Isaan is the Northeast of Thailand, with more then 21 million people. The every day language for most people is Isaan, closely related to Lao. The Isaan dialect differs from region to region, with the biggest
difference in Khorat province. Besides the Isaan dialect there are some smaller ethnic groups that use their own languages. The biggest among those groups are the Khmer, with more then 1 million Khmer
speakers. The Isaan have a strong regional identity within Thailand, that they hold on to even after moving to other parts of the country. The eductional, official, and media language is Thai, and most
people are fluent in Thai.
Isaan is poorer than Central Thailand, because it consists of a plateau that holds less water than
the fertile plains of Central Thailand, and because it used to have limited connections to the rest of
the world. In the last decade Isaan experienced significant economic development. Many of the
Isaan are migrant workers. Some are seasonal workers and come back for planting and harvesting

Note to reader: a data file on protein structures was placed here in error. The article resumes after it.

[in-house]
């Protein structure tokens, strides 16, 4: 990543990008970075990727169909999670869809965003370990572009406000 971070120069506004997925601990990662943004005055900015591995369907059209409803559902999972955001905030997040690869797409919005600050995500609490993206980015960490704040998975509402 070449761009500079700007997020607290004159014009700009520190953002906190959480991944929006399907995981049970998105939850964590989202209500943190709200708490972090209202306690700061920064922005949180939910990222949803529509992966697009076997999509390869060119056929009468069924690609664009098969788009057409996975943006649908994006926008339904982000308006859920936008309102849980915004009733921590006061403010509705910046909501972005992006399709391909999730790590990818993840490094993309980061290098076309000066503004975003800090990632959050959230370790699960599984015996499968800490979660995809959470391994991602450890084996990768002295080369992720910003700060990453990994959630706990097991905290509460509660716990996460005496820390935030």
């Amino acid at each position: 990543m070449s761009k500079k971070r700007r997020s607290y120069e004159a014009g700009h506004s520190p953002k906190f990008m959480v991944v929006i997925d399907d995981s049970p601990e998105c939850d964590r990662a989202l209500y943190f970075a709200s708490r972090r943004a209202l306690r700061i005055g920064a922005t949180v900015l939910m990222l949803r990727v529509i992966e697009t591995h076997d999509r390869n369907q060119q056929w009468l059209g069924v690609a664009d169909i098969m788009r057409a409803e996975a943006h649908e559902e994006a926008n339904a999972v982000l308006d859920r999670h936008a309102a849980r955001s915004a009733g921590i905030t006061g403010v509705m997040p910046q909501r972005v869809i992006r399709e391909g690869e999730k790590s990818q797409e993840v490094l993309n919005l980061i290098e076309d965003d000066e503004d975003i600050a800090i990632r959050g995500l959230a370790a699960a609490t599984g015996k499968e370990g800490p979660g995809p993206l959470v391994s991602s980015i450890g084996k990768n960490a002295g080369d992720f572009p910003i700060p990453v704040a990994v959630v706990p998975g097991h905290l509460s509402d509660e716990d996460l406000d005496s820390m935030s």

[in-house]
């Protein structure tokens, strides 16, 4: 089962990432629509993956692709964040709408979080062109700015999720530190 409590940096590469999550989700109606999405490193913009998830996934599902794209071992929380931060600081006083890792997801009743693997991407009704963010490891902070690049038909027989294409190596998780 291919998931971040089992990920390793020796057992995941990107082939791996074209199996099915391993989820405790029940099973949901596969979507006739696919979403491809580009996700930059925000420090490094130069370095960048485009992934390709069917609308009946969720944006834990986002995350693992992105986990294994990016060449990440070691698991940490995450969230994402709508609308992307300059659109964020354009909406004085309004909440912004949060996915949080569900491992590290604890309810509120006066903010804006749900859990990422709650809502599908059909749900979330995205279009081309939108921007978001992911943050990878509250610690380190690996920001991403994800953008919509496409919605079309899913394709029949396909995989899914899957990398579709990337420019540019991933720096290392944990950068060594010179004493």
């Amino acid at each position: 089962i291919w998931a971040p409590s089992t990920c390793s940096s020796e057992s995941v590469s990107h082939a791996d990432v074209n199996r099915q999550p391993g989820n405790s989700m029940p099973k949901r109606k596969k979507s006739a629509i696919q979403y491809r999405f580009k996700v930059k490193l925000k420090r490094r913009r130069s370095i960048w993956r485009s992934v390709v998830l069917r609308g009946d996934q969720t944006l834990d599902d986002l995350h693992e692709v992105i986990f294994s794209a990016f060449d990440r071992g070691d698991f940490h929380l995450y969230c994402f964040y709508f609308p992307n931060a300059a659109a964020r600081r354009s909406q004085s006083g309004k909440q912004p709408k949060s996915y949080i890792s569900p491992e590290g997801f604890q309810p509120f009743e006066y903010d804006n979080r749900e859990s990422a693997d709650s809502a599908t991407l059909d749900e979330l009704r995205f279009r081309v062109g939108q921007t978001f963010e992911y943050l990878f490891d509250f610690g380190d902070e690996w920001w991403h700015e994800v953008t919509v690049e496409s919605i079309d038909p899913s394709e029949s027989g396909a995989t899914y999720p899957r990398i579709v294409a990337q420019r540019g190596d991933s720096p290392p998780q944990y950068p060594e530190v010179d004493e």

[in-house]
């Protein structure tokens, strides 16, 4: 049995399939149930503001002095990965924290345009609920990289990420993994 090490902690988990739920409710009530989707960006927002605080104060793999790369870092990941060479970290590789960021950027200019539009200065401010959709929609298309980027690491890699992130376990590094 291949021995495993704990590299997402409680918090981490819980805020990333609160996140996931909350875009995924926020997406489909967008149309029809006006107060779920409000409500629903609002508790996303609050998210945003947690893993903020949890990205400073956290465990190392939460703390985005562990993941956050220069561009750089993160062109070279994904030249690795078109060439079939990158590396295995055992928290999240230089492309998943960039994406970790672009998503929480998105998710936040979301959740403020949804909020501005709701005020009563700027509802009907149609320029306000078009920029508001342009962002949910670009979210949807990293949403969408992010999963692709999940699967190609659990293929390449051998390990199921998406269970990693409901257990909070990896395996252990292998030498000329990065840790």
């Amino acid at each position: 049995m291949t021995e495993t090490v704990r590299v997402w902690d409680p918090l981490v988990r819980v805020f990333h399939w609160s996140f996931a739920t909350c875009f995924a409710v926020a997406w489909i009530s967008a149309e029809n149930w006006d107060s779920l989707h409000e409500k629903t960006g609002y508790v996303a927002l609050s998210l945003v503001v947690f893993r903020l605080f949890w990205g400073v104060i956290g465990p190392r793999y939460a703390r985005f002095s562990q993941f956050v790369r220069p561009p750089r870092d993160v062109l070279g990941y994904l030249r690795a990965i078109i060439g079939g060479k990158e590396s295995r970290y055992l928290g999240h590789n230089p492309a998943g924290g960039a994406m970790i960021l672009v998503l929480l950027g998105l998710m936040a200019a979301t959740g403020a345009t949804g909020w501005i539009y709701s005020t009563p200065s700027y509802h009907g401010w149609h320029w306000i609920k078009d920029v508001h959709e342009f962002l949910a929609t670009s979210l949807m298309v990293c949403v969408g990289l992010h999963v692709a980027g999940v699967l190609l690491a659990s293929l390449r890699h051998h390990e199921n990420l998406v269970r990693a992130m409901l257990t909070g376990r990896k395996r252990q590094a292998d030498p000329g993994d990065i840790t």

the rice. Others are permanent migrants working in Bangkok and other industrial areas. Many
Isaan work for sCnts as laborers overseas in e.g. Taiwan, Singapore, and South Korea. Tens of
thousands of Isaan women have married foreigners and are living abroad.
Within Thailand, the Isaan are noted for eating everything. Herbs and leaves from around the
house provide the needed vegetables, and e.g. beetles, lizards, and red ant’s eggs are common
parts of Isaan dishes. About 90% of all people in Isaan are living in villages. Around each village
paddy fields can be found. Planting rice is an important part of Isaan culture, and it is a matter of
pride for the Isaan to eat rice from their own land. Other important cash crops are cassava, sugar
cane, and eucalyptus trees.
There are four cities with over 100,000 people in Isaan: Nakhon Ratchasima, the largest city and
closest to Bangkok; Khon Kaen, most central and having the most educational opportunities in
Isaan; Udon Thani in the North and Ubon Ratchathani in the southeast of Isaan.
The Isaan are staunchly Buddhist. Life in the village centers around the Buddhist temple. Many
women wait in front of their house every morning to offer food to the monks. Village festivals
always take place in the temple grounds. Any ceremony is incomplete without the presence of
some monks. At the same time, animist practices are widespread and are not seen as conflicting
with the Buddhist religion.